Watch the Sisters (Live) online guitar lesson by Steve Vai from Alien Guitar Secrets: Passion & Warfare
Here’s a bonus live performance video of Sisters. In the following text, Steve talks about the Naked Track for Sisters and how you might approach working with it.
Form: The form of this naked track is the same as the original recording.
Key(s): G Major (Mixolydian)
What was I thinking?: I have always been a fan of the way the guitar can create melody lines, chord changes, and bass motion all at the same time. Although this technique is mostly used in playing jazz, here it's scaled down and simplified to create a sweet sentiment.
What could you be thinking?: This track is another study in dynamics. It's about getting the notes to speak with the tone from the tips of your fingers, as well as, using dynamics to snap the strings hard and then play them as delicately as possible. Perhaps you would like to create your own melody part, something totally different than the original. I'm looking forward to hearing it.
About Naked Tracks
Through the years, whenever I would mix my records I would usually do a mix of specific songs without the lead guitar. This allowed me to play along with the track or make loops to jam to, and because I figured perhaps someday maybe others would like to do the same. Voila! We have arrived at someday.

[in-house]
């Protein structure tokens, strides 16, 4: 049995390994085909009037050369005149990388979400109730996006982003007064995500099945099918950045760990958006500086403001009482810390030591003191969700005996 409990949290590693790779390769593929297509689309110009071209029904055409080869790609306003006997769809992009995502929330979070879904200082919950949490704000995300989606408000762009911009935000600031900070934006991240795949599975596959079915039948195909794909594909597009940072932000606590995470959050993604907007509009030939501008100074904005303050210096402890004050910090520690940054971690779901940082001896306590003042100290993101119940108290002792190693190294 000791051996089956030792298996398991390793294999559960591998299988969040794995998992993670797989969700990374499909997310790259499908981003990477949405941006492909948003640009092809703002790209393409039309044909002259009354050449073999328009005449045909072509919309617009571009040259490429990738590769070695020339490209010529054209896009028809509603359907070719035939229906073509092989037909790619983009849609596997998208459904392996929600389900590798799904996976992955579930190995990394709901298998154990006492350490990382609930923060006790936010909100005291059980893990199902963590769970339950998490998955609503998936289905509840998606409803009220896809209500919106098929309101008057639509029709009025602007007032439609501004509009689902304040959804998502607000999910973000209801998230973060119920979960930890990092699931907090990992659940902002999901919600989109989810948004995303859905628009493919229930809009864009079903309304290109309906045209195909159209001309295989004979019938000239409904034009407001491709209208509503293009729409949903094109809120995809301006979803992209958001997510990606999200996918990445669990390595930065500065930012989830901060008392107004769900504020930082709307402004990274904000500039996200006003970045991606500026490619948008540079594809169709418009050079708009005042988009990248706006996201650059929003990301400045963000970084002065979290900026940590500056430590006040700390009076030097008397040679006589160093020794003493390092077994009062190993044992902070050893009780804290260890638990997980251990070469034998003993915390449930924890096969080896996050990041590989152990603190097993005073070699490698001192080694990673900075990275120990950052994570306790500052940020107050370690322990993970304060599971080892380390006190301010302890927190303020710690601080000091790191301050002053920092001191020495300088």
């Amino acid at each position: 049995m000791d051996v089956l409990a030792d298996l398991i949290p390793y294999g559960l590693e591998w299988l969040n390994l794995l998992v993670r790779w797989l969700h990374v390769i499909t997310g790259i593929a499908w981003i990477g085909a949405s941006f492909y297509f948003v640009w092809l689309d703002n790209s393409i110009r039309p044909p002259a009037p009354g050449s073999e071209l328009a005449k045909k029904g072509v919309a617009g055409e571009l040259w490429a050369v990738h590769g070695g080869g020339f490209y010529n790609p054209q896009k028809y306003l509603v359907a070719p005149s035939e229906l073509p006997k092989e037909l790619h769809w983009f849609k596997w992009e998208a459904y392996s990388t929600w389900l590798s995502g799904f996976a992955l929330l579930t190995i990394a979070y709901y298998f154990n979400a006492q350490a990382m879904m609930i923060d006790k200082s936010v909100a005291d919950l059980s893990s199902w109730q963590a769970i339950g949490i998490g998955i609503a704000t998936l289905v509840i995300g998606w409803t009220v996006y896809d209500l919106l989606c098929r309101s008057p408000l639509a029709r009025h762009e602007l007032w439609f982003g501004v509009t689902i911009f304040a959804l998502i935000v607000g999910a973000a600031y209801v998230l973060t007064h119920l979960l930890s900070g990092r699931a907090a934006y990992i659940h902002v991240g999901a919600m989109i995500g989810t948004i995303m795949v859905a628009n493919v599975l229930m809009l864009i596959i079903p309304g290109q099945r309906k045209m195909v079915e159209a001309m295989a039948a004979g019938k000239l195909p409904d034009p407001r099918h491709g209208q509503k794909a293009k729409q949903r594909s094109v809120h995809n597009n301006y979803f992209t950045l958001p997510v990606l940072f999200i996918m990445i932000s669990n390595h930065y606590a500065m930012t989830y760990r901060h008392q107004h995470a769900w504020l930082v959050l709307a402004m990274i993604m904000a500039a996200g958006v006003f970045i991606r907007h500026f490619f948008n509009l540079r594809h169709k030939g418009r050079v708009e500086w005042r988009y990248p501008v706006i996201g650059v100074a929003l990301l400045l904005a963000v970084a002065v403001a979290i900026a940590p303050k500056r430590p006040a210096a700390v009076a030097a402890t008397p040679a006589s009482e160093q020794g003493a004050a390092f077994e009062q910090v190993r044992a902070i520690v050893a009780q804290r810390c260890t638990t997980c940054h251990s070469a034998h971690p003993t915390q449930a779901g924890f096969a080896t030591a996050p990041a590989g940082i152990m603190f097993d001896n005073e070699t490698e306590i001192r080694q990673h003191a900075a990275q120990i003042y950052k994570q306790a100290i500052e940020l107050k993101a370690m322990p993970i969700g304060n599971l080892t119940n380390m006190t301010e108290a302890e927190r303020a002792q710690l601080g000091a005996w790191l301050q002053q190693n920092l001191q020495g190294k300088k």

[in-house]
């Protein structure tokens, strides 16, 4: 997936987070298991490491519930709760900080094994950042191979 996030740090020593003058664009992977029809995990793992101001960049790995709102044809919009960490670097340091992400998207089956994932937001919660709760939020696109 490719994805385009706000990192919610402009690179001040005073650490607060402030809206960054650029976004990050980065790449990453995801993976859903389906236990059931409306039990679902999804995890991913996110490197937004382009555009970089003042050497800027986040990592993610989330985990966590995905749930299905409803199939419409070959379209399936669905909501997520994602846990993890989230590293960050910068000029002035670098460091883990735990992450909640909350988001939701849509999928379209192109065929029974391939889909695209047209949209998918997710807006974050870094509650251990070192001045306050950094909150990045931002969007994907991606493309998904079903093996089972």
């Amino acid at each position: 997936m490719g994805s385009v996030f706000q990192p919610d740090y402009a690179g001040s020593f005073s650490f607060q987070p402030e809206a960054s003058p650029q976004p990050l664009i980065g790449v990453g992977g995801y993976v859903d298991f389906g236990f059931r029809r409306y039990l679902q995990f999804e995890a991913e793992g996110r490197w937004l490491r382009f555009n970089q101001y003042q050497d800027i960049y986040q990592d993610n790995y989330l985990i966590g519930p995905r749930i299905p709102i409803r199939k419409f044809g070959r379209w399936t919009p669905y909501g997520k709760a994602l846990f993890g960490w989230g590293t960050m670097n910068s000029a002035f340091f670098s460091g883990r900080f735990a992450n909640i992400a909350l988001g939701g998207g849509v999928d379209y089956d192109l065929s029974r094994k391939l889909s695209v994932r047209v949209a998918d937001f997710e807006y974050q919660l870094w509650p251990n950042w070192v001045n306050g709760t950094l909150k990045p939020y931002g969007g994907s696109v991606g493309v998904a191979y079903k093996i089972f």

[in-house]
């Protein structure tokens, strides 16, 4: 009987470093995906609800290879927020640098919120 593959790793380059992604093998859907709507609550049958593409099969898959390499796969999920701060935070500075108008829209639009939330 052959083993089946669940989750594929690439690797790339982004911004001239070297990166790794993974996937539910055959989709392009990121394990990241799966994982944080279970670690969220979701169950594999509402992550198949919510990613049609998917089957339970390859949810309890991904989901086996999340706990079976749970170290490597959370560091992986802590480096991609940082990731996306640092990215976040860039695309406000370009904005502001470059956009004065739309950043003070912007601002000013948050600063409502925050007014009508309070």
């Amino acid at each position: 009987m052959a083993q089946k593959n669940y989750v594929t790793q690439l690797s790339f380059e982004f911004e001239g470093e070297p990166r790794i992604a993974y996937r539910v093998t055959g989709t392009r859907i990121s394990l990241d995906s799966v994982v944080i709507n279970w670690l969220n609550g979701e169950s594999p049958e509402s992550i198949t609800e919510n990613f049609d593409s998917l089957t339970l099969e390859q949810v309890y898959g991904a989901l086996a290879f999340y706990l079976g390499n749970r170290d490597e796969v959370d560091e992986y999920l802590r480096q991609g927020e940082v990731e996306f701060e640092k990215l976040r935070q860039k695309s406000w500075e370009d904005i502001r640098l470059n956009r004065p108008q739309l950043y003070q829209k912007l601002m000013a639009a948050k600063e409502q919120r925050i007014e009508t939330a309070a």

Playing to these naked tracks, or creating loops of various sections to endlessly meander over, is a phenomenal way to discover unique musical ideas from within yourself.
For the most part, the tracks in this series are presented in their original form with the lead guitar removed. In some cases, I looped some solo sections to give you an opportunity to stretch out.
I suggest you import these files into a sequencer program of sorts, such as ProTools, GarageBand, etc. and create loops of various parts of the songs to jam over. On many tracks, a hit or count-off was added to the intro to indicate where the song starts. On some tracks, a small portion of the original melody guitar may have been tacked onto the intro as a guide.
One way to play along with these tracks is to learn the original guitar parts that are on the album versions of the songs (for full transcriptions and notation, pick up the Passion & Warfare Songbook published by Hal Leonard), but I would encourage you to take a more active role in using these tracks as a bed to lay your own creative interpretation over.
There are really no rules. So sit back, flip on a naked track and dress it up with your own artistic musical apparel.